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Clemson Howards Rock

Howard’s Rock


Clemson’s famous rock had a busy summer.

By Jacob Barker Sports Info. Graduate AssistantWake Forest Game Program – September 16, 2000

The events of August 24th would have made the late Frank Howard, Samuel C. Jones, Sr., and Gene Willimon very proud to be Clemson Tigers. On that warm summer afternoon, at the top of the hill in the east end zone of Memorial Stadium, a new granite pedestal carved by John Fernandez was unveiled for Howard’s Rock that will add even more to one of the most exciting traditions in all of college football.

In the early 1960’s, Jones brought the rock to Clemson from Death Valley, CA with the hopes that legendary coach Frank Howard could use it in the football stadium. The two and a half pound rock sat in Howard’s office for more than a year until finally one day the coach ordered long-time IPTAY chief Gene Willimon to take it out of his office. Willimon was told he could do whatever he wanted with it, so after driving around campus for several hours he decided to place the rock at the top of the hill in the east end zone. On Sept. 24, 1966, with the rock in place for the first time, the Tigers came from an 18-point deficit to defeat Virginia 40-35.

A year later, Howard told his players they could only rub the rock for good luck before they ran down the hill if they planned to give maximum effort.

“Coach Howard told them if you’re going to give 110 percent you can rub my rock,” said longtime sports information director Bob Bradley. “If you’re not, keep your filthy hands off of it.”

Howard’s motivational strategy worked and the Tigers defeated Wake Forest 23-6 on Sept. 23, 1967.

While Howard, Jones, and Willimon will always be remembered as the masterminds of the what is known today as Howard’s Rock, Fernandez’s name will now also be forever linked with the rock’s storied history. As a junior at Clemson in 1967, Fernandez was in the crowd when the Clemson team rubbed Howard’s Rock for the first time.

“It was so exciting to see those players rub the rock for the fist time and then run down the hill. It is something that I will never forget,” Fernandez recalled.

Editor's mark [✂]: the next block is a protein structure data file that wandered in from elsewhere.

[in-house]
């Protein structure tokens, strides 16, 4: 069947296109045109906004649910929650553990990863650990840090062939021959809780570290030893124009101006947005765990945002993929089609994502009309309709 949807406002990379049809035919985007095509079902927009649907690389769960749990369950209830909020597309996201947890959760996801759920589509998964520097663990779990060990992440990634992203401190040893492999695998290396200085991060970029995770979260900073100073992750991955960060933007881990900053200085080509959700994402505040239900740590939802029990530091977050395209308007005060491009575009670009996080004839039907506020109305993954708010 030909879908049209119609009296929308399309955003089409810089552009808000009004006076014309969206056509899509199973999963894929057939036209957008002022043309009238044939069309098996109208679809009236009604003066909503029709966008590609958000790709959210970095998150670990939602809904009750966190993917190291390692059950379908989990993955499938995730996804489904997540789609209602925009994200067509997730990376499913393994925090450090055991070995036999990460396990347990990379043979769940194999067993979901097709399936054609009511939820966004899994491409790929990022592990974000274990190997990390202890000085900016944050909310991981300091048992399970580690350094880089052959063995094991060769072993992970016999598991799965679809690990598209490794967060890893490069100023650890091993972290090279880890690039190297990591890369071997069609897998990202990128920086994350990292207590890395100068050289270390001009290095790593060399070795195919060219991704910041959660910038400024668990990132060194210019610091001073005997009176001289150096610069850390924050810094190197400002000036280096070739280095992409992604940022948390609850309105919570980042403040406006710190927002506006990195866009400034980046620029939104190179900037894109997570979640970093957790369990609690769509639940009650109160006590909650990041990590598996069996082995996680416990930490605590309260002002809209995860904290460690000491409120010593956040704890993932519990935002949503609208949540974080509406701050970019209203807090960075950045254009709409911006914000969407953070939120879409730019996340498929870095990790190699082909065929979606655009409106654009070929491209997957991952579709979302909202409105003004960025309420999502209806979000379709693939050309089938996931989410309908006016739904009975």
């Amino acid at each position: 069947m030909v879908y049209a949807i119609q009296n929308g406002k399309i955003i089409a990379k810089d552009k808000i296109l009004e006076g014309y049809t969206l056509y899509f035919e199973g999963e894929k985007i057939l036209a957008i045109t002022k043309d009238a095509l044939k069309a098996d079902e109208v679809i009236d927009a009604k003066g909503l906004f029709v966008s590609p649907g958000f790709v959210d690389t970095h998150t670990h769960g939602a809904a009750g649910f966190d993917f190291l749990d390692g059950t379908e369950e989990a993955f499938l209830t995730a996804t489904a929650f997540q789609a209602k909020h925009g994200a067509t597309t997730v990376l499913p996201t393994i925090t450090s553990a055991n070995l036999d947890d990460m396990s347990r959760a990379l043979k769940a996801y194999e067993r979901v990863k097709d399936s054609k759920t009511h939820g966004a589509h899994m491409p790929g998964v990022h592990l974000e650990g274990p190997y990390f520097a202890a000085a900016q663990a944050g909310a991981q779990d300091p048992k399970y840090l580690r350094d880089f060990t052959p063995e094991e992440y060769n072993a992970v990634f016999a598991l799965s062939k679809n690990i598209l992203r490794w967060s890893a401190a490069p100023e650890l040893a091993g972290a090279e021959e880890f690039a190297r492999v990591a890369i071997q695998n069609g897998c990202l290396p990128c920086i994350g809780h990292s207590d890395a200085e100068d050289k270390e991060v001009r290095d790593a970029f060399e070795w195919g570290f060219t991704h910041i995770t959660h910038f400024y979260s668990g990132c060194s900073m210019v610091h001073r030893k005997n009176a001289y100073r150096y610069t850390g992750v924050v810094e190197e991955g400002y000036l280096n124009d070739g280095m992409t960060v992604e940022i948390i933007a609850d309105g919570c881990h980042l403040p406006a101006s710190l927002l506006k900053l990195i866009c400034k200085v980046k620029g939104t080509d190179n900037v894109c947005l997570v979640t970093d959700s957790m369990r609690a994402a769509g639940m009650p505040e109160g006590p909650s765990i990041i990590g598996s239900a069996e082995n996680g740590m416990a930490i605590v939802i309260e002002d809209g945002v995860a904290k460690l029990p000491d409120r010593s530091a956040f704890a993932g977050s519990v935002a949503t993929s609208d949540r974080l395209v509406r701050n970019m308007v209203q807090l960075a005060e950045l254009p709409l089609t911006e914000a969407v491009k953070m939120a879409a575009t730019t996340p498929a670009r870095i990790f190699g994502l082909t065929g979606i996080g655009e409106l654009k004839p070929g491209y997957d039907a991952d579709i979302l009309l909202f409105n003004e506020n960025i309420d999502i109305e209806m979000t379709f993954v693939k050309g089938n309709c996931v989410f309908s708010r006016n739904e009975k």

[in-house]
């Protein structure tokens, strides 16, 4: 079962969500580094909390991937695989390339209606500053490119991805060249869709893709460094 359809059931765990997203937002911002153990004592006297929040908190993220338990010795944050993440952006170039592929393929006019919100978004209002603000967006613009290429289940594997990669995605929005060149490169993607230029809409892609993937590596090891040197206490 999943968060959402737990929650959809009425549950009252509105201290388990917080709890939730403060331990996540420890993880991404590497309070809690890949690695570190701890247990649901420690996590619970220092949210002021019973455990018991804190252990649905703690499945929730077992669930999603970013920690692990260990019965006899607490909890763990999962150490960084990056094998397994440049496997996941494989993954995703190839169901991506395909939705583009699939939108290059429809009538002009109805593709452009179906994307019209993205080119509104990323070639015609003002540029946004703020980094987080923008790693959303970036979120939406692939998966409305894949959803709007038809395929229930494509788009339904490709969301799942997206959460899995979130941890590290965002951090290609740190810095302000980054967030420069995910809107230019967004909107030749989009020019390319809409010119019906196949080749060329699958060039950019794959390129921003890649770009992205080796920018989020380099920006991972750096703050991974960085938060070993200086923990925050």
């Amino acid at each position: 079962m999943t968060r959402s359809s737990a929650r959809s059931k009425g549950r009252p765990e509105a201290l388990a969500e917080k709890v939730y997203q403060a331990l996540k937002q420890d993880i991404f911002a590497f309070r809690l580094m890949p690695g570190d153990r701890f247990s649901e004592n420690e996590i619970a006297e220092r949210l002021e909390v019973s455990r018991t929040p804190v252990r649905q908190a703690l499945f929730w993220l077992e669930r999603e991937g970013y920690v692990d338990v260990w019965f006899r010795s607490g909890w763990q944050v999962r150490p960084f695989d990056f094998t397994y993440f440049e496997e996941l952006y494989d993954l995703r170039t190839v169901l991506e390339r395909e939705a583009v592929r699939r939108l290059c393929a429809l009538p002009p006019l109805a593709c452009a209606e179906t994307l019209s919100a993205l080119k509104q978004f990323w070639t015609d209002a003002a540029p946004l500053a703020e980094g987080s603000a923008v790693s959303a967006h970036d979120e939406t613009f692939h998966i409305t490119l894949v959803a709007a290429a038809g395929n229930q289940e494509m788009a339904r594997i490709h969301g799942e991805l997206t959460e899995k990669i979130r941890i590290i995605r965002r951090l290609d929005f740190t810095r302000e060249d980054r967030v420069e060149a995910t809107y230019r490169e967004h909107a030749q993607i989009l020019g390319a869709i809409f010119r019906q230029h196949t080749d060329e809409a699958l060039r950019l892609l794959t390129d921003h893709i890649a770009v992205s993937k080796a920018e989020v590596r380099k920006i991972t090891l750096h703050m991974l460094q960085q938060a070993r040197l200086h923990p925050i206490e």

He finished his degree requirements at Clemson in December 1968, but because the university did not have a December commencement at that time and because he relished being a Clemson student, he waited until the spring of 1969 to receive his degree.

“I loved being a student and my mom really wanted to watch me walk across that stage and get my degree so luckily I got to remain at Clemson for another semester,” Fernandez said.

Today, Fernandez and his wife Rhoda own a granite-sawing company – Stone Mart, Inc. – in Elberton, GA. Ever Since his graduation from Clemson, Fernandez’s love for the university has led him to volunteer his time and materials to many projects on campus. He has carved and shaped granite signs for the Walter Cox Plaza, the Military Heritage Plaza, and the Madren Center just to name a few.

“I love Clemson and I am always looking for ways to give back to the university in any way I can,” stated Fernandez.

Then earlier this year, while flipping through an issue of the Orange and White, Fernandez noticed a picture of the original concrete pedestal of Howard’s Rock being sawed down.

The rock was removed because of the concrete in which the rock had previously set had to be removed to make way for the construction of the east endzone. The project was part of the Tiger Pride campaign. The removal marked the first time Howard’s Rock had been moved since it was first placed in Memorial Stadium in 1966.

“It has been right there in that same spot,” Bradley said.